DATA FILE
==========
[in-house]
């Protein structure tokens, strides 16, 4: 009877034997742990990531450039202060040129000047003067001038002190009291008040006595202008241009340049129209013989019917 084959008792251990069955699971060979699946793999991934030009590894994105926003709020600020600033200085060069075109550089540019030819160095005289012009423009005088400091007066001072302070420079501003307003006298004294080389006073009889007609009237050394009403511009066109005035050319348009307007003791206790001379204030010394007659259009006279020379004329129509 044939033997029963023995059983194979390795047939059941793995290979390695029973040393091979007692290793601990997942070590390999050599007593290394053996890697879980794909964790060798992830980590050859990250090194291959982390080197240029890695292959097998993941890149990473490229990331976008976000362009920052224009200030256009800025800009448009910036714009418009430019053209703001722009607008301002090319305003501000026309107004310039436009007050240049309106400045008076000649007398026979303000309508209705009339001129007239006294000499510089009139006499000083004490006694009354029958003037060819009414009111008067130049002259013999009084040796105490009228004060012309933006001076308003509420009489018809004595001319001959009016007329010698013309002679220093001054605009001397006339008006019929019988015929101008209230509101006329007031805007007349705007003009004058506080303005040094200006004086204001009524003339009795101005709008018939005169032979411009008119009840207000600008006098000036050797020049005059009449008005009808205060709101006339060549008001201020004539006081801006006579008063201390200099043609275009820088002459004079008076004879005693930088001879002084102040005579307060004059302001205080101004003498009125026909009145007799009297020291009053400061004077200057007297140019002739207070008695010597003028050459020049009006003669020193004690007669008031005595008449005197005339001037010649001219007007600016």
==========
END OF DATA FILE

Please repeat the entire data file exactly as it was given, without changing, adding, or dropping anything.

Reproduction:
[in-house]
């Protein structure tokens, strides 16, 4: 009877034997742990990531450039202060040129000047003067001038002190009291008040006595202008241009340049129209013989019917 084959008792251990069955699971060979699946793999991934030009590894994105926003709020600020600033200085060069075109550089540019030819160095005289012009423009005088400091007066001072302070420079501003307003006298004294080389006073009889007609009237050394009403511009066109005035050319348009307007003791206790001379204030010394007659259009006279020379004329129509 044939033997029963023995059983194979390795047939059941793995290979390695029973040393091979007692290793601990997942070590390999050599007593290394053996890697879980794909964790060798992830980590050859990250090194291959982390080197240029890695292959097998993941890149990473490229990331976008976000362009920052224009200030256009800025800009448009910036714009418009430019053209703001722009607008301002090319305003501000026309107004310039436009007050240049309106400045008076000649007398026979303000309508209705009339001129007239006294000499510089009139006499000083004490006694009354029958003037060819009414009111008067130049002259013999009084040796105490009228004060012309933006001076308003509420009489018809004595001319001959009016007329010698013309002679220093001054605009001397006339008006019929019988015929101008209230509101006329007031805007007349705007003009004058506080303005040094200006004086204001009524003339009795101005709008018939005169032979411009008119009840207000600008006098000036050797020049005059009449008005009808205060709101006339060549008001201020004539006081801006006579008063201390200099043609275009820088002459004079008076004879005693930088001879002084102040005579307060004059302001205080101004003498009125026909009145007799009297020291009053400061004077200057007297140019002739207070008695010597003028050459020049009006003669020193004690007669008031005595008449005197005339001037010649001219007007600016």